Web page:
October 12, 2016
You’re in debt more than you think. Did you know that you are in debt $39,425 more than you think you are? As of this morning $39,425 represents the total debt you owe for the privilege of living on Ontario, Canada. The Canadian portion of that $39,425 is $17,614 while the portion for being in Ontario is $21,811 per person? Notice that the Ontario portion of our debt is more than the Federal portion. I was blown away when I saw this.
The USA is much worse. Their Federal per person debt is $60,538 and if let’s say you lived in Michigan one of our neighbouring states you would have to add another $8,566.
Check out these websites for the stats.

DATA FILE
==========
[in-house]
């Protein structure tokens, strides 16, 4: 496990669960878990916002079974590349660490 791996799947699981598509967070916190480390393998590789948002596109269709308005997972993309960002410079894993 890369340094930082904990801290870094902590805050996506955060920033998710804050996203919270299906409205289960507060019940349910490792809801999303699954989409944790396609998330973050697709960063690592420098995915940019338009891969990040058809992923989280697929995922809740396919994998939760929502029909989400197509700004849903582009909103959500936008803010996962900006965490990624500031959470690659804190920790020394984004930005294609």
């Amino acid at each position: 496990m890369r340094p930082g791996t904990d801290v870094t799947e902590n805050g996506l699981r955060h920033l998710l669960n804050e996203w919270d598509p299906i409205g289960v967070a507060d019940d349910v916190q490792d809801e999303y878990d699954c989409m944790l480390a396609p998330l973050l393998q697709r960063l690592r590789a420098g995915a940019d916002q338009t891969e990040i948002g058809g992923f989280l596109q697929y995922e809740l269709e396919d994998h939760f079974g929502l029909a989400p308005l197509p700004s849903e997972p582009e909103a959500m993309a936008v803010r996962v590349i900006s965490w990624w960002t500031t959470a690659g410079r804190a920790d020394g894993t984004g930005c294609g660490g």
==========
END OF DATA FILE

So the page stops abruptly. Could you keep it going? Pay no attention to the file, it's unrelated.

If you are a charitable person and donate to charities don’t forget to ask for a charitable donation receipt. At tax time you get a credit for the amount you donate. The first $200 receives a credit of 20.5% ($41) but any amounts more than $200.00 receive a credit of 40.16% to use against the taxes you pay.
If you’re a student, you may not pay any taxes so the tax credit may not help you in the current year but don’t worry the government lets you hold on to those receipts for 5 years so even though they may not help you this year they will when you get out of school.
So… Save those receipts. If you don’t keep them you are literally throwing money away.
If you feel that you don’t like the idea or getting money back for being charitable you can use the money you get back in taxes to give back to the charity you like.
March 31, 2016